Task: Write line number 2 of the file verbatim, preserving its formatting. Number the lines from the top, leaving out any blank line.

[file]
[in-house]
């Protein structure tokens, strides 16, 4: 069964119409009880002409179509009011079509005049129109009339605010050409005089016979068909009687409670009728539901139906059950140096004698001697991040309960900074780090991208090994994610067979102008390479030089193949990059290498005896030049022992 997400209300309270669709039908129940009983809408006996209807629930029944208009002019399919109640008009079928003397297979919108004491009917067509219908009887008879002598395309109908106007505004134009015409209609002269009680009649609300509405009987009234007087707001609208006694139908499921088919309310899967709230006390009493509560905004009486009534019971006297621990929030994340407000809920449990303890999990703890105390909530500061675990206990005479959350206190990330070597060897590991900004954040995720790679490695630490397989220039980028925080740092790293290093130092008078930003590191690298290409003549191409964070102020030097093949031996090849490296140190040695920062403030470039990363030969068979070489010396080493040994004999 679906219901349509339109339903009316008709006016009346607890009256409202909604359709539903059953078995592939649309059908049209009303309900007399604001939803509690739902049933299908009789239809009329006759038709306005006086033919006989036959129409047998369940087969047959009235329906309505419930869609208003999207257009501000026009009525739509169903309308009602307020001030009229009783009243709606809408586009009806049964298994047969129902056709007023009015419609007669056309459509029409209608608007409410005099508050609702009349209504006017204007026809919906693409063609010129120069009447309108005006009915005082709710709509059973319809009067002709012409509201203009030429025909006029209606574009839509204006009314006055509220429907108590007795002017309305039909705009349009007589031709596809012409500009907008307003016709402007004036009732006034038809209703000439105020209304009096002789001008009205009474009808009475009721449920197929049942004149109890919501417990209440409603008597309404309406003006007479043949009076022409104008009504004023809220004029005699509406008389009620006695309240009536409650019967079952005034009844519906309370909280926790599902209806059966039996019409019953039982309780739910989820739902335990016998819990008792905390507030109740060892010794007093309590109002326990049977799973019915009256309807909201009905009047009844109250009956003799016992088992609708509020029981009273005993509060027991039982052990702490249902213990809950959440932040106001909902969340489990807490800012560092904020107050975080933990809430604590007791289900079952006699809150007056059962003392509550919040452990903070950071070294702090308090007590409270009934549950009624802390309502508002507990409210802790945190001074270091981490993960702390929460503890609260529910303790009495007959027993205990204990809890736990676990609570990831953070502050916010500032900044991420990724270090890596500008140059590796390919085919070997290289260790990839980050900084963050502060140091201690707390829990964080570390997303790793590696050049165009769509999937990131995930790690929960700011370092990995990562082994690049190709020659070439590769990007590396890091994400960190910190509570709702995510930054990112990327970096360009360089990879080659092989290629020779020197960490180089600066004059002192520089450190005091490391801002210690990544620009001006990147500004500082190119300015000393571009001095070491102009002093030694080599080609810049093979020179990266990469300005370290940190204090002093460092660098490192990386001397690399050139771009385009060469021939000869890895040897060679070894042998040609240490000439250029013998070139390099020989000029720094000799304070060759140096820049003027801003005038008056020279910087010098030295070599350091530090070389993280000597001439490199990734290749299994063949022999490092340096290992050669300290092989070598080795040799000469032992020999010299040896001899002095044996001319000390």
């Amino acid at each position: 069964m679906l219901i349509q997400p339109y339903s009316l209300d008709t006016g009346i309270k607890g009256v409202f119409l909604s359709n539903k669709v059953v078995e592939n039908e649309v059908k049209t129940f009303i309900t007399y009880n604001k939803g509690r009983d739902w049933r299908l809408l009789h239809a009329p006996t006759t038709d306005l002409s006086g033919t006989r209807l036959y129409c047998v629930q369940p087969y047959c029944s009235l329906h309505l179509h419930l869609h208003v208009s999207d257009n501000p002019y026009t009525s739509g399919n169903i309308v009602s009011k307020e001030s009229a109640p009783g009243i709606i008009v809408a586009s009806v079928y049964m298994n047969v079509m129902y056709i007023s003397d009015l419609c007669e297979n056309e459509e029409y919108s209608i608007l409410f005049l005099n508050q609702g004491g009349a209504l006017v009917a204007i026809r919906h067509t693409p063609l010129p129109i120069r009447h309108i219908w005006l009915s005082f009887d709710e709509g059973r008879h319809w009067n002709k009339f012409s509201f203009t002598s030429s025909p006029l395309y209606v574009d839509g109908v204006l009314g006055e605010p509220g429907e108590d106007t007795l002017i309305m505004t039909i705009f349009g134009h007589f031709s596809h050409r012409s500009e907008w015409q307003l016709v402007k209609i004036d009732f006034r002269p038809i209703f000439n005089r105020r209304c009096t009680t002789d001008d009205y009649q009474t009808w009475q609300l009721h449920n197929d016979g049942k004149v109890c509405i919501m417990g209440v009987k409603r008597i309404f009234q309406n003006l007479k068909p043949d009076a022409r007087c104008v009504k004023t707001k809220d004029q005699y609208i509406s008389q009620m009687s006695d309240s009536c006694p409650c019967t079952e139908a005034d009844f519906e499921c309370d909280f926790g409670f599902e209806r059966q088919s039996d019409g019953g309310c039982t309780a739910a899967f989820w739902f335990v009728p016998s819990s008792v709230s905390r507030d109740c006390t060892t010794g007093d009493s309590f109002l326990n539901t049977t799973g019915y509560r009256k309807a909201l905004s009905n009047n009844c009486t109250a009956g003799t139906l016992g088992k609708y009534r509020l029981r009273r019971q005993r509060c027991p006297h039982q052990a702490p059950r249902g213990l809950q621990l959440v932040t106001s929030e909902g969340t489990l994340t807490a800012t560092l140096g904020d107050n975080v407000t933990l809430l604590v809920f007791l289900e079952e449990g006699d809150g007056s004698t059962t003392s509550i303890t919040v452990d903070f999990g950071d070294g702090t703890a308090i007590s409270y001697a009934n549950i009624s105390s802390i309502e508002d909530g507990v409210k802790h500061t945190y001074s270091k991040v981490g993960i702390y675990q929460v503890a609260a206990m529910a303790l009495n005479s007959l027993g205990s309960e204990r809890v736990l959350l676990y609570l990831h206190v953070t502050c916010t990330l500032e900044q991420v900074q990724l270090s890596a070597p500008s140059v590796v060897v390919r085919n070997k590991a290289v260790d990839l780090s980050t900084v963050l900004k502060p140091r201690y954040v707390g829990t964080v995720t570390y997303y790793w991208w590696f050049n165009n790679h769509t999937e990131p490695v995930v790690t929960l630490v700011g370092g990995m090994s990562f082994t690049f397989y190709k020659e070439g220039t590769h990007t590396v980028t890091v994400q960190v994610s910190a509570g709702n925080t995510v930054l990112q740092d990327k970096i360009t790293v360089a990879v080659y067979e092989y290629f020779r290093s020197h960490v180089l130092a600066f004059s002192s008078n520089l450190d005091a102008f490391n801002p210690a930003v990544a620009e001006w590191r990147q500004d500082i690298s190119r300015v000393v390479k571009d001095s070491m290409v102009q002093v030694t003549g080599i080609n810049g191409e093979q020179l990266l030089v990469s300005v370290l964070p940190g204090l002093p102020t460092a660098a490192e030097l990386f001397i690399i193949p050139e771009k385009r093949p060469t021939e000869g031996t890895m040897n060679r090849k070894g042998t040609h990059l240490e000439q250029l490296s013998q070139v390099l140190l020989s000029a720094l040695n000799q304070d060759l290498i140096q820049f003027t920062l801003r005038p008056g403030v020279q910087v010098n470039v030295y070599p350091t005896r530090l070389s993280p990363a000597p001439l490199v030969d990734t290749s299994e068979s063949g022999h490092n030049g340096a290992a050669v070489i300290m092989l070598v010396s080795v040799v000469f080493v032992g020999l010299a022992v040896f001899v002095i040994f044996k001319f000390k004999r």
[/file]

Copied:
């Protein structure tokens, strides 16, 4: 069964119409009880002409179509009011079509005049129109009339605010050409005089016979068909009687409670009728539901139906059950140096004698001697991040309960900074780090991208090994994610067979102008390479030089193949990059290498005896030049022992 997400209300309270669709039908129940009983809408006996209807629930029944208009002019399919109640008009079928003397297979919108004491009917067509219908009887008879002598395309109908106007505004134009015409209609002269009680009649609300509405009987009234007087707001609208006694139908499921088919309310899967709230006390009493509560905004009486009534019971006297621990929030994340407000809920449990303890999990703890105390909530500061675990206990005479959350206190990330070597060897590991900004954040995720790679490695630490397989220039980028925080740092790293290093130092008078930003590191690298290409003549191409964070102020030097093949031996090849490296140190040695920062403030470039990363030969068979070489010396080493040994004999 679906219901349509339109339903009316008709006016009346607890009256409202909604359709539903059953078995592939649309059908049209009303309900007399604001939803509690739902049933299908009789239809009329006759038709306005006086033919006989036959129409047998369940087969047959009235329906309505419930869609208003999207257009501000026009009525739509169903309308009602307020001030009229009783009243709606809408586009009806049964298994047969129902056709007023009015419609007669056309459509029409209608608007409410005099508050609702009349209504006017204007026809919906693409063609010129120069009447309108005006009915005082709710709509059973319809009067002709012409509201203009030429025909006029209606574009839509204006009314006055509220429907108590007795002017309305039909705009349009007589031709596809012409500009907008307003016709402007004036009732006034038809209703000439105020209304009096002789001008009205009474009808009475009721449920197929049942004149109890919501417990209440409603008597309404309406003006007479043949009076022409104008009504004023809220004029005699509406008389009620006695309240009536409650019967079952005034009844519906309370909280926790599902209806059966039996019409019953039982309780739910989820739902335990016998819990008792905390507030109740060892010794007093309590109002326990049977799973019915009256309807909201009905009047009844109250009956003799016992088992609708509020029981009273005993509060027991039982052990702490249902213990809950959440932040106001909902969340489990807490800012560092904020107050975080933990809430604590007791289900079952006699809150007056059962003392509550919040452990903070950071070294702090308090007590409270009934549950009624802390309502508002507990409210802790945190001074270091981490993960702390929460503890609260529910303790009495007959027993205990204990809890736990676990609570990831953070502050916010500032900044991420990724270090890596500008140059590796390919085919070997290289260790990839980050900084963050502060140091201690707390829990964080570390997303790793590696050049165009769509999937990131995930790690929960700011370092990995990562082994690049190709020659070439590769990007590396890091994400960190910190509570709702995510930054990112990327970096360009360089990879080659092989290629020779020197960490180089600066004059002192520089450190005091490391801002210690990544620009001006990147500004500082190119300015000393571009001095070491102009002093030694080599080609810049093979020179990266990469300005370290940190204090002093460092660098490192990386001397690399050139771009385009060469021939000869890895040897060679070894042998040609240490000439250029013998070139390099020989000029720094000799304070060759140096820049003027801003005038008056020279910087010098030295070599350091530090070389993280000597001439490199990734290749299994063949022999490092340096290992050669300290092989070598080795040799000469032992020999010299040896001899002095044996001319000390």